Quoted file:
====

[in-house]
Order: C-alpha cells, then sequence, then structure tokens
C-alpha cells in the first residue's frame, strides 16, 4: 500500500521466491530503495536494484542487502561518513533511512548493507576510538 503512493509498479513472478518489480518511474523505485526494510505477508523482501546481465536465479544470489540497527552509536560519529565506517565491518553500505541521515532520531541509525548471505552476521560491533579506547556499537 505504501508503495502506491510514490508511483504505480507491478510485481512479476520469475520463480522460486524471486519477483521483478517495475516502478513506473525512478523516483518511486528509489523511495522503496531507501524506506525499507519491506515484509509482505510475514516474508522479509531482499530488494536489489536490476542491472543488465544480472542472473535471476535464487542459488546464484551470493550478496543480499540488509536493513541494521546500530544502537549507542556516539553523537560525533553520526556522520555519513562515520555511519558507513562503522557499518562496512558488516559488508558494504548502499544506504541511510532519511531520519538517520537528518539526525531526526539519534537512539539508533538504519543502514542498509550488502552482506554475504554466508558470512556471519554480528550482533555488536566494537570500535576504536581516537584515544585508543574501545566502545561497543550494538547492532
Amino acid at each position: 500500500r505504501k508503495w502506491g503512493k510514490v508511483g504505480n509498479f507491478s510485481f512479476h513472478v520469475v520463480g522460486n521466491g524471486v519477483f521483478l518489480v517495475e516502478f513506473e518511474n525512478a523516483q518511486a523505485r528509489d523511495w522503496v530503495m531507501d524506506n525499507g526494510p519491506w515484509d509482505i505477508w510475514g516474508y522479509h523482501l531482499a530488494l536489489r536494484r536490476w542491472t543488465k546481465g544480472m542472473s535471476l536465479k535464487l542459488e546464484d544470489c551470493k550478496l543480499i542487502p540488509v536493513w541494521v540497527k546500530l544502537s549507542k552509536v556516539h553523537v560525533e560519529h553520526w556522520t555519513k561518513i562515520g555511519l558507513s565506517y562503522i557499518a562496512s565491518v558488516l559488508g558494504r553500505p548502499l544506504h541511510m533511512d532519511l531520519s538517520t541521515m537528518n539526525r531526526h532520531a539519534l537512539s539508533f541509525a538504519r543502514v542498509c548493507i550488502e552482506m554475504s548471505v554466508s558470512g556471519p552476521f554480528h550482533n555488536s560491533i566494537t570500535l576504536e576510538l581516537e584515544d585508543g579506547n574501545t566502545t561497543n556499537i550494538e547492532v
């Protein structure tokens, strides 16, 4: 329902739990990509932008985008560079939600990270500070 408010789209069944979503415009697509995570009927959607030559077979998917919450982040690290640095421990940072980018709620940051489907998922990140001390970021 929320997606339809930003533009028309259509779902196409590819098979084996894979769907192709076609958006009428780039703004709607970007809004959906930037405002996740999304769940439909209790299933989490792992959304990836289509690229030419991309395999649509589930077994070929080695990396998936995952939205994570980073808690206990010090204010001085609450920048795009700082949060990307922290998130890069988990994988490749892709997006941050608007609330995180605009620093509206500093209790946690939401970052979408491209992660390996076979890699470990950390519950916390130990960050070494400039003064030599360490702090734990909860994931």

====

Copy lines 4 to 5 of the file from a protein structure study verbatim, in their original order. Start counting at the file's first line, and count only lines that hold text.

Amino acid at each position: 500500500r505504501k508503495w502506491g503512493k510514490v508511483g504505480n509498479f507491478s510485481f512479476h513472478v520469475v520463480g522460486n521466491g524471486v519477483f521483478l518489480v517495475e516502478f513506473e518511474n525512478a523516483q518511486a523505485r528509489d523511495w522503496v530503495m531507501d524506506n525499507g526494510p519491506w515484509d509482505i505477508w510475514g516474508y522479509h523482501l531482499a530488494l536489489r536494484r536490476w542491472t543488465k546481465g544480472m542472473s535471476l536465479k535464487l542459488e546464484d544470489c551470493k550478496l543480499i542487502p540488509v536493513w541494521v540497527k546500530l544502537s549507542k552509536v556516539h553523537v560525533e560519529h553520526w556522520t555519513k561518513i562515520g555511519l558507513s565506517y562503522i557499518a562496512s565491518v558488516l559488508g558494504r553500505p548502499l544506504h541511510m533511512d532519511l531520519s538517520t541521515m537528518n539526525r531526526h532520531a539519534l537512539s539508533f541509525a538504519r543502514v542498509c548493507i550488502e552482506m554475504s548471505v554466508s558470512g556471519p552476521f554480528h550482533n555488536s560491533i566494537t570500535l576504536e576510538l581516537e584515544d585508543g579506547n574501545t566502545t561497543n556499537i550494538e547492532v
């Protein structure tokens, strides 16, 4: 329902739990990509932008985008560079939600990270500070 408010789209069944979503415009697509995570009927959607030559077979998917919450982040690290640095421990940072980018709620940051489907998922990140001390970021 929320997606339809930003533009028309259509779902196409590819098979084996894979769907192709076609958006009428780039703004709607970007809004959906930037405002996740999304769940439909209790299933989490792992959304990836289509690229030419991309395999649509589930077994070929080695990396998936995952939205994570980073808690206990010090204010001085609450920048795009700082949060990307922290998130890069988990994988490749892709997006941050608007609330995180605009620093509206500093209790946690939401970052979408491209992660390996076979890699470990950390519950916390130990960050070494400039003064030599360490702090734990909860994931």